On Thursday, Dr. Elizabeth Pienaar (University of Florida) discussed her lab’s research on Oribi conservation in Kwa-Zulu Natal during her talk, “Protecting the Endangered Oribi on Private Farmlands.” Oribi are South Africa’s most threatened antelope species. They are grassland dependent, but as grasslands have been converted to other uses over time, oribi conservation has become increasingly dependent on the preservation of grasslands under private ownership. Currently, around 63% of remaining oribi populations live on private land. In addition to habitat loss, oribi have recently become the targets of taxi hunting—in which greyhounds are used to hunt wild game for sport and gambling.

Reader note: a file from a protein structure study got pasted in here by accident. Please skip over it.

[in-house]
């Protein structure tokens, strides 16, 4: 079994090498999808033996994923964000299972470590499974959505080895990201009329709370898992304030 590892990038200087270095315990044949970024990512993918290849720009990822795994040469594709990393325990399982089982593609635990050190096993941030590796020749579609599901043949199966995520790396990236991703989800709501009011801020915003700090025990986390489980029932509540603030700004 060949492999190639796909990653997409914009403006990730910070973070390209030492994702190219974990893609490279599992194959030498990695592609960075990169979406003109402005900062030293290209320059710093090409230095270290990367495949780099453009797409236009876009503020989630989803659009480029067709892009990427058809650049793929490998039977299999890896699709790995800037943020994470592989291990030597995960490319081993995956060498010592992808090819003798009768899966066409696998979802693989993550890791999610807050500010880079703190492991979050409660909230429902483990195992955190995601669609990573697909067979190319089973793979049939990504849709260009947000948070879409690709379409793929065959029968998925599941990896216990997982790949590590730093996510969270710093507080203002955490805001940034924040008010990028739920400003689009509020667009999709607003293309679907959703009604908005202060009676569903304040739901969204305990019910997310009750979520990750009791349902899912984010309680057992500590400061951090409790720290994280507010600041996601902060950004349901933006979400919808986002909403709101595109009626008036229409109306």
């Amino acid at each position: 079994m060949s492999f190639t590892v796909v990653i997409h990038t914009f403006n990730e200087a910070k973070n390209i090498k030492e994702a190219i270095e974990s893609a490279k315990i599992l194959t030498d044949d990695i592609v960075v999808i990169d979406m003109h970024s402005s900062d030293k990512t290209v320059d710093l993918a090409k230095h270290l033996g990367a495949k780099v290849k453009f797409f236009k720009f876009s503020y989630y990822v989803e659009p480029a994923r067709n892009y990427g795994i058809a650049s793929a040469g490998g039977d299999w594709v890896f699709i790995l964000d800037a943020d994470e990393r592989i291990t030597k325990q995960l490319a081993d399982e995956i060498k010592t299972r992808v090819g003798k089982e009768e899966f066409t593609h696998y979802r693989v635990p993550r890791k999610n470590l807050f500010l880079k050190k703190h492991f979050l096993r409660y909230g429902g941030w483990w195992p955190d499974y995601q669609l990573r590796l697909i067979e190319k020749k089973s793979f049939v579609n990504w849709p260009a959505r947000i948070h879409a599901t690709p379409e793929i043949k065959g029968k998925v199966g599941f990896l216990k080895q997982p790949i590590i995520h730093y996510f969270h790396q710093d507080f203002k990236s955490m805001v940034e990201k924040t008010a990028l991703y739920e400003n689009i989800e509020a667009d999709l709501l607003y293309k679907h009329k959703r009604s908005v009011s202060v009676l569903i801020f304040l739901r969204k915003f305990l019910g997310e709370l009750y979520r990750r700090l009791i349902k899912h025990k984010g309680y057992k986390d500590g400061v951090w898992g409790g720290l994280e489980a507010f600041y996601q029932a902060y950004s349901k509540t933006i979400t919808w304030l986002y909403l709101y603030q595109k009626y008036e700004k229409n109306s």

Her research questions asked, (1) Why are farmers willing to protect oribi on their properties? (2) What do farmers perceive to be threats to oribi conservation? (2) What do farmers perceive to be threats to oribi conservation? (3) What understanding do farmers have of how their lands should be managed to benefit oribi? And (4) Which oribi conservation programs would farmers be willing to enroll in? Data was collected through in-person interviews and online surveys with present and past oribi owners and farmers. Out of people interviewed, around 74% had oribi on their property and 86% perceived oribi conservation to be very important. Some farmers cited an emotional attachment to oribi or the oribi’s stupidity/defenselessness as the cause, while others felt it was important to protect endangered species in general. Farmers were asked about wildlife ownership, illegal hunting and how they mitigated illegal hunting threats. Farmers were also asked about conservation programs and incentives.